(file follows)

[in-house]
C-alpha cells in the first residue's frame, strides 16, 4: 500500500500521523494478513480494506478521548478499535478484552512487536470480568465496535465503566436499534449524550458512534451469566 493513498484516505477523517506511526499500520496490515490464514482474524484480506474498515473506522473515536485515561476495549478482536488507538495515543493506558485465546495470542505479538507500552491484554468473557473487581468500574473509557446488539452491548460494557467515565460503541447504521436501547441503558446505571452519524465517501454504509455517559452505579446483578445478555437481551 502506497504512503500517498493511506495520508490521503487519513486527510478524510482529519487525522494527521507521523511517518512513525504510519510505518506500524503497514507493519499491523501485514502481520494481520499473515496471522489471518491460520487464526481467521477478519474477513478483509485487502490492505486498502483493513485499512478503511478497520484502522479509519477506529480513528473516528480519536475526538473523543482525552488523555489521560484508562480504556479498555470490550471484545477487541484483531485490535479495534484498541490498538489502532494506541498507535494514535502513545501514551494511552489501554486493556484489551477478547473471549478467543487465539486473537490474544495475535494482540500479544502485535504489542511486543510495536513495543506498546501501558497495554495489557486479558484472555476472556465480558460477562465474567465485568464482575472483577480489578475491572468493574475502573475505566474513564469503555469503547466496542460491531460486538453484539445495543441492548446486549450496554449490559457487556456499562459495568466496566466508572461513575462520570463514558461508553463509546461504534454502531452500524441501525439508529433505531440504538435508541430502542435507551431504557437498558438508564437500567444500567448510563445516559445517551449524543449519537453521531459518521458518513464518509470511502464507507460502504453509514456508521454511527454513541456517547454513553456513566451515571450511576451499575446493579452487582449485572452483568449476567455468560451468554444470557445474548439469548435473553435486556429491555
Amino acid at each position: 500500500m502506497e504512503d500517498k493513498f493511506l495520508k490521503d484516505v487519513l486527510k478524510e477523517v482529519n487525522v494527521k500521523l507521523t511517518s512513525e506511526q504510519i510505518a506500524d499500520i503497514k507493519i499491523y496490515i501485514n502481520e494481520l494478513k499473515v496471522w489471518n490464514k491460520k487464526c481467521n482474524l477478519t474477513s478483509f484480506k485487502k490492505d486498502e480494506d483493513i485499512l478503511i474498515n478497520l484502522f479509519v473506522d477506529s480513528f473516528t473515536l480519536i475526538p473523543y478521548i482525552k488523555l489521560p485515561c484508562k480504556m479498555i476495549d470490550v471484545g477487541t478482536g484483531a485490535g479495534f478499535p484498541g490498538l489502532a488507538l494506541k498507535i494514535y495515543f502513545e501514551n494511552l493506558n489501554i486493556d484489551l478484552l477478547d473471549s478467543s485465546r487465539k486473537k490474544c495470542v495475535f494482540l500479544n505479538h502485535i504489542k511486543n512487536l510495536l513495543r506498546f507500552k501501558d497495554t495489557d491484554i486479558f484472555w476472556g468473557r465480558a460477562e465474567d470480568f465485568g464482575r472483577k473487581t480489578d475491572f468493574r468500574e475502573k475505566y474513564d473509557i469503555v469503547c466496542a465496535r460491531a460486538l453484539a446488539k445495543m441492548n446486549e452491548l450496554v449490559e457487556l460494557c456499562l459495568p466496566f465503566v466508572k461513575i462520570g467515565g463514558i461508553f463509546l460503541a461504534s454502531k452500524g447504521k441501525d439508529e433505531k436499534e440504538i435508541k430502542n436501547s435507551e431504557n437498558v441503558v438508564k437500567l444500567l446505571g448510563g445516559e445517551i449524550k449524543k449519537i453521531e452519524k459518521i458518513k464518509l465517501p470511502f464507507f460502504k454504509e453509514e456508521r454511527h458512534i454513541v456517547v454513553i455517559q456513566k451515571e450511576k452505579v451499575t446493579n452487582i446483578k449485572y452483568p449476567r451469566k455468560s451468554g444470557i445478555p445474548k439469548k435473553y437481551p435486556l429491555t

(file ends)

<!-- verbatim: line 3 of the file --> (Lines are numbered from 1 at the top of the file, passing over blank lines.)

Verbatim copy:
Amino acid at each position: 500500500m502506497e504512503d500517498k493513498f493511506l495520508k490521503d484516505v487519513l486527510k478524510e477523517v482529519n487525522v494527521k500521523l507521523t511517518s512513525e506511526q504510519i510505518a506500524d499500520i503497514k507493519i499491523y496490515i501485514n502481520e494481520l494478513k499473515v496471522w489471518n490464514k491460520k487464526c481467521n482474524l477478519t474477513s478483509f484480506k485487502k490492505d486498502e480494506d483493513i485499512l478503511i474498515n478497520l484502522f479509519v473506522d477506529s480513528f473516528t473515536l480519536i475526538p473523543y478521548i482525552k488523555l489521560p485515561c484508562k480504556m479498555i476495549d470490550v471484545g477487541t478482536g484483531a485490535g479495534f478499535p484498541g490498538l489502532a488507538l494506541k498507535i494514535y495515543f502513545e501514551n494511552l493506558n489501554i486493556d484489551l478484552l477478547d473471549s478467543s485465546r487465539k486473537k490474544c495470542v495475535f494482540l500479544n505479538h502485535i504489542k511486543n512487536l510495536l513495543r506498546f507500552k501501558d497495554t495489557d491484554i486479558f484472555w476472556g468473557r465480558a460477562e465474567d470480568f465485568g464482575r472483577k473487581t480489578d475491572f468493574r468500574e475502573k475505566y474513564d473509557i469503555v469503547c466496542a465496535r460491531a460486538l453484539a446488539k445495543m441492548n446486549e452491548l450496554v449490559e457487556l460494557c456499562l459495568p466496566f465503566v466508572k461513575i462520570g467515565g463514558i461508553f463509546l460503541a461504534s454502531k452500524g447504521k441501525d439508529e433505531k436499534e440504538i435508541k430502542n436501547s435507551e431504557n437498558v441503558v438508564k437500567l444500567l446505571g448510563g445516559e445517551i449524550k449524543k449519537i453521531e452519524k459518521i458518513k464518509l465517501p470511502f464507507f460502504k454504509e453509514e456508521r454511527h458512534i454513541v456517547v454513553i455517559q456513566k451515571e450511576k452505579v451499575t446493579n452487582i446483578k449485572y452483568p449476567r451469566k455468560s451468554g444470557i445478555p445474548k439469548k435473553y437481551p435486556l429491555t